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Democrats hope to 'flip' state Senate; surging GOP says it's wishful thinking
“New Hampshire Senate Democrats are poised to take the majority in 2014,” Larsen said, pointing out that in 2012, Democrats fell short by less than 600 votes across two districts. Democrat Kathleen Kelley lost her race to Dave Boutin in the Hooksett area by 396 votes out of nearly 14,000 cast. In the Bedford area, Democrat Lee Nyquist lost to Andy Sanborn by 213 votes out of more than 15,000 cast.
“There will be a very strong District 16 candidate who is going to wage a write-in campaign,” Larsen said. “I’m not at liberty to talk further on that at this time, but you will see some energy coming out of that race in the form of a write-in campaign.”
“The Odell seat is a Democratic seat, and we believe we will win there,” she said, referring to retiring Republican Sen. Bob Odell, who has represented a cluster of 14 towns from Grantham to Francestown.
With only one primary on the Democratic side (for Larsen’s Concord-area district), and 11 for the Republicans, Larsen sees a definite advantage. “New Hampshire Senate Republicans have several Tea Party battles,” she said. “Those will require candidates and the GOP caucus to spend resources they won’t have against Democratic candidates.”
“Even though the Democratic Caucus PAC out-raised the Republican PAC (as they always have through history), the burn rate between the two PACs is significantly different,” he wrote in an email.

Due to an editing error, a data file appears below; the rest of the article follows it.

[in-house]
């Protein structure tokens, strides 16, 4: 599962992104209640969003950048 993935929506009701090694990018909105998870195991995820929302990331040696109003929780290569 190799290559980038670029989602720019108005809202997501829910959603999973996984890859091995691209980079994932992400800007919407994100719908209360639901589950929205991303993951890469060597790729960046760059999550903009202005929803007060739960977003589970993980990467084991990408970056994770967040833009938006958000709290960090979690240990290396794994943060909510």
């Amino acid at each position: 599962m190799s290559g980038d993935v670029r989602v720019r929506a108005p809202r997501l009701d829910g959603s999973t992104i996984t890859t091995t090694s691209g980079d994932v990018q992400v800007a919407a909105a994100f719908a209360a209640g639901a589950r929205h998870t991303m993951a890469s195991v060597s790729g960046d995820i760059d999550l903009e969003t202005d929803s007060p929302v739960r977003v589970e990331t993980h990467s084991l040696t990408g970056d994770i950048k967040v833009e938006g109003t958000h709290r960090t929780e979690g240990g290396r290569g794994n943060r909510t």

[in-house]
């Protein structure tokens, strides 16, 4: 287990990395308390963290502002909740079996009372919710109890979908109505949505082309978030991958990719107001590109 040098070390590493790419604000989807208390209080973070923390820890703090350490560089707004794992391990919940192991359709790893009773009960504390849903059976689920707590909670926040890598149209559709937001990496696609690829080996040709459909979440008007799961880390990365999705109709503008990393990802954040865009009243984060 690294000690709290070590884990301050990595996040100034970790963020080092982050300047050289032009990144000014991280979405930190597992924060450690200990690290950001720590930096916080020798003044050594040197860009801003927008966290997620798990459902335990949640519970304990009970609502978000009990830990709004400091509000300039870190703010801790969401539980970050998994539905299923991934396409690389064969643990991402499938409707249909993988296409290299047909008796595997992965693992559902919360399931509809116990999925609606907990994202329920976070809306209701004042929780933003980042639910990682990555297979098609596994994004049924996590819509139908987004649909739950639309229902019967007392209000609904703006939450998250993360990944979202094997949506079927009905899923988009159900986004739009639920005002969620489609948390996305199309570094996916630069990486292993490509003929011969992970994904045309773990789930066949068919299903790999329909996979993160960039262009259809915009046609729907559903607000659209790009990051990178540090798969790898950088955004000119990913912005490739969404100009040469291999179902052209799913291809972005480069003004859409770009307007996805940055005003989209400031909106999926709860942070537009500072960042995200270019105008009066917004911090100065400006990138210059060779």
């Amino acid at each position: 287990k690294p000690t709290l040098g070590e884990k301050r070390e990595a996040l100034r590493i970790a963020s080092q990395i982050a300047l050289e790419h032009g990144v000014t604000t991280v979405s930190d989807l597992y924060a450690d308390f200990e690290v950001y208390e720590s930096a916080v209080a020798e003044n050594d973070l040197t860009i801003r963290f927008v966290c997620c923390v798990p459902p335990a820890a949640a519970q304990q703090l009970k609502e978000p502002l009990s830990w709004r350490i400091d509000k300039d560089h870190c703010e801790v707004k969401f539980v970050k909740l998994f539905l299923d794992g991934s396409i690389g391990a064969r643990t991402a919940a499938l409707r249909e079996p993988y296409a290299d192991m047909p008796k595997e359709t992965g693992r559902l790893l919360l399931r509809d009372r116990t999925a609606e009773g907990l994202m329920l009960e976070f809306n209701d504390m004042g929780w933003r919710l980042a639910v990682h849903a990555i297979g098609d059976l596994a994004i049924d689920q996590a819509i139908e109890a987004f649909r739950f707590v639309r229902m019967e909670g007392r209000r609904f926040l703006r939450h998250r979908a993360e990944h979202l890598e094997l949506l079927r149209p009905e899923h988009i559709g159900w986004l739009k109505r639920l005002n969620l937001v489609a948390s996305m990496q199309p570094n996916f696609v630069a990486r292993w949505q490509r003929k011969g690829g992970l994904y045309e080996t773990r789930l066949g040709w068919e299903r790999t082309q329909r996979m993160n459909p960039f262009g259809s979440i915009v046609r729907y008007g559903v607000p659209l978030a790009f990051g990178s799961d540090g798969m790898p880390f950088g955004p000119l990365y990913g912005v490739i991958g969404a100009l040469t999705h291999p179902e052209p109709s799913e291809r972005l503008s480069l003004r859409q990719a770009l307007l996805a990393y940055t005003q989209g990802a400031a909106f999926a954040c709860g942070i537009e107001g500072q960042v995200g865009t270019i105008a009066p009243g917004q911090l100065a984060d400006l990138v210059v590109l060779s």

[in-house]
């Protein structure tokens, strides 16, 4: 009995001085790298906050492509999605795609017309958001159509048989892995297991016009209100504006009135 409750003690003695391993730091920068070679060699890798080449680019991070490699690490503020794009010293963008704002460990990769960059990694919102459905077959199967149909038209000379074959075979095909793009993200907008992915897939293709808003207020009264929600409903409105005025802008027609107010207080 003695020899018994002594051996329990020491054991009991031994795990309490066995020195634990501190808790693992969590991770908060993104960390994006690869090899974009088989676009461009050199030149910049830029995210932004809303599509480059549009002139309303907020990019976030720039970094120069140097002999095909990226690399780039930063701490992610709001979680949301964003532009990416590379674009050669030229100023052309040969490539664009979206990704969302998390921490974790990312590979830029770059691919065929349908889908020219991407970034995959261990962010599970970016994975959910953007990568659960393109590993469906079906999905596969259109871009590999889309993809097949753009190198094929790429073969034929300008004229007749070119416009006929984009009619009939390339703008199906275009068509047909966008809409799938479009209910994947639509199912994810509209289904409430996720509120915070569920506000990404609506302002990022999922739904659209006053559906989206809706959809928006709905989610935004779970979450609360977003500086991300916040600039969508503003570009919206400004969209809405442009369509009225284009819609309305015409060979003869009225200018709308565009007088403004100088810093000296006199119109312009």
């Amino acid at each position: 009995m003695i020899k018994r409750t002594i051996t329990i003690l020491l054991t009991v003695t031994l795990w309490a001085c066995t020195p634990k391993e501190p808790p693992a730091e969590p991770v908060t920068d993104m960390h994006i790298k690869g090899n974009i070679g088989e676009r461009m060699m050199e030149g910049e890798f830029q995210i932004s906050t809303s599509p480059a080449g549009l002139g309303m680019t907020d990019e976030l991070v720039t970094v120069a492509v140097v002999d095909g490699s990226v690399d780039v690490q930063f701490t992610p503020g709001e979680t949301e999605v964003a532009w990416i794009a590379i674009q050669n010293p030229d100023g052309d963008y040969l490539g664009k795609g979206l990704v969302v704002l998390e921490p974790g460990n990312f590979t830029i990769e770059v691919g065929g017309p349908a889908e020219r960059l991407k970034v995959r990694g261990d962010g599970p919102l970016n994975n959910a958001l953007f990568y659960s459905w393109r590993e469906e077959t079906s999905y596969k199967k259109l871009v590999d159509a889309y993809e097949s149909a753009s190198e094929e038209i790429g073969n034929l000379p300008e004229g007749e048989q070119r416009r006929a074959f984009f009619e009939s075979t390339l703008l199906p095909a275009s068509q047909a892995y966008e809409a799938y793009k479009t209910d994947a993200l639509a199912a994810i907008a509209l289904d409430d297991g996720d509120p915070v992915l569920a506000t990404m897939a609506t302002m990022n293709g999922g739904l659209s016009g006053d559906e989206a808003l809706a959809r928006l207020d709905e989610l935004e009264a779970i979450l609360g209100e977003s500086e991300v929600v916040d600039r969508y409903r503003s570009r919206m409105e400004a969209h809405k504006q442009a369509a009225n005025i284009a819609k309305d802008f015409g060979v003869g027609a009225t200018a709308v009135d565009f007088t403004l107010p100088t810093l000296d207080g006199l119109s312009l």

“Both parties will obviously continue to raise money,” wrote Killion. “But the GOP PAC will have a considerably lower burn rate with more resources to spend on contacting voters when it matters most. Advantage in cash on hand and cash discipline to the Republicans.”
Killion points out that Democratic candidates in New Hampshire and across the country benefited from the Obama campaign’s impressive get-out-the-vote effort in 2012.
“The entire Democrat ballot was aided by the Obama campaign’s historic get-out-the vote and voter identification infrastructure,” he wrote. “It swung nine of nine swing states and swung the election to Obama. It was very impressive and very wide-sweeping. In the special elections since, there has been zero implications for its existence here in New Hampshire.”
Republican Joe Kenney won the North Country Executive Council seat, even though he was significantly outspent by his Democratic opponent, Mike Cryans, who was endorsed by the family of longtime councilor Ray Burton.
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